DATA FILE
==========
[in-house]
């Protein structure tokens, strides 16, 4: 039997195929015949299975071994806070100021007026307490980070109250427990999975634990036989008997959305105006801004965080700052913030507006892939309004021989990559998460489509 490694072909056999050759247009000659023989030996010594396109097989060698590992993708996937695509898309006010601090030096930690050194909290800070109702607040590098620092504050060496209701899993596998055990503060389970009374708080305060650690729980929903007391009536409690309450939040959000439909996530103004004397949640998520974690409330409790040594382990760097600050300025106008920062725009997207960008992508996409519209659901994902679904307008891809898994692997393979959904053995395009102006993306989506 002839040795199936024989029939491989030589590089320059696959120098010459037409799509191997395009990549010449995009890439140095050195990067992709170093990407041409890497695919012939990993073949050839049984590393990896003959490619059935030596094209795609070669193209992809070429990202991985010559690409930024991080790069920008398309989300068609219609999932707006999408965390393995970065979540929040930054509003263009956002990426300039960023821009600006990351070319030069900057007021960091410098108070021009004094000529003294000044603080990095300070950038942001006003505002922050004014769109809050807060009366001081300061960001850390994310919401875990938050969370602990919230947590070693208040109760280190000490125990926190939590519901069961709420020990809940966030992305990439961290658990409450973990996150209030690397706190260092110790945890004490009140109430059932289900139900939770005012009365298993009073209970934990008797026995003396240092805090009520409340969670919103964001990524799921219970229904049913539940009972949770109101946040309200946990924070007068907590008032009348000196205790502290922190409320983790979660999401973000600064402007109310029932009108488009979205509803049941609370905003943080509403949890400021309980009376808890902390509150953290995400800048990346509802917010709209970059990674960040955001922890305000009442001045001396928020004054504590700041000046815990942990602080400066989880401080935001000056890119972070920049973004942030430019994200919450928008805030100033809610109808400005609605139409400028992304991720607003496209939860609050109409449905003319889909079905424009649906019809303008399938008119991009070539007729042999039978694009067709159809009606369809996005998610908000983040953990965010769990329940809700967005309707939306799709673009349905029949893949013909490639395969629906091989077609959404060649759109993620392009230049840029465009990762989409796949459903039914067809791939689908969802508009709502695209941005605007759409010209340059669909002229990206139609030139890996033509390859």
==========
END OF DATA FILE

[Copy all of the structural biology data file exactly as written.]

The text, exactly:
[in-house]
């Protein structure tokens, strides 16, 4: 039997195929015949299975071994806070100021007026307490980070109250427990999975634990036989008997959305105006801004965080700052913030507006892939309004021989990559998460489509 490694072909056999050759247009000659023989030996010594396109097989060698590992993708996937695509898309006010601090030096930690050194909290800070109702607040590098620092504050060496209701899993596998055990503060389970009374708080305060650690729980929903007391009536409690309450939040959000439909996530103004004397949640998520974690409330409790040594382990760097600050300025106008920062725009997207960008992508996409519209659901994902679904307008891809898994692997393979959904053995395009102006993306989506 002839040795199936024989029939491989030589590089320059696959120098010459037409799509191997395009990549010449995009890439140095050195990067992709170093990407041409890497695919012939990993073949050839049984590393990896003959490619059935030596094209795609070669193209992809070429990202991985010559690409930024991080790069920008398309989300068609219609999932707006999408965390393995970065979540929040930054509003263009956002990426300039960023821009600006990351070319030069900057007021960091410098108070021009004094000529003294000044603080990095300070950038942001006003505002922050004014769109809050807060009366001081300061960001850390994310919401875990938050969370602990919230947590070693208040109760280190000490125990926190939590519901069961709420020990809940966030992305990439961290658990409450973990996150209030690397706190260092110790945890004490009140109430059932289900139900939770005012009365298993009073209970934990008797026995003396240092805090009520409340969670919103964001990524799921219970229904049913539940009972949770109101946040309200946990924070007068907590008032009348000196205790502290922190409320983790979660999401973000600064402007109310029932009108488009979205509803049941609370905003943080509403949890400021309980009376808890902390509150953290995400800048990346509802917010709209970059990674960040955001922890305000009442001045001396928020004054504590700041000046815990942990602080400066989880401080935001000056890119972070920049973004942030430019994200919450928008805030100033809610109808400005609605139409400028992304991720607003496209939860609050109409449905003319889909079905424009649906019809303008399938008119991009070539007729042999039978694009067709159809009606369809996005998610908000983040953990965010769990329940809700967005309707939306799709673009349905029949893949013909490639395969629906091989077609959404060649759109993620392009230049840029465009990762989409796949459903039914067809791939689908969802508009709502695209941005605007759409010209340059669909002229990206139609030139890996033509390859």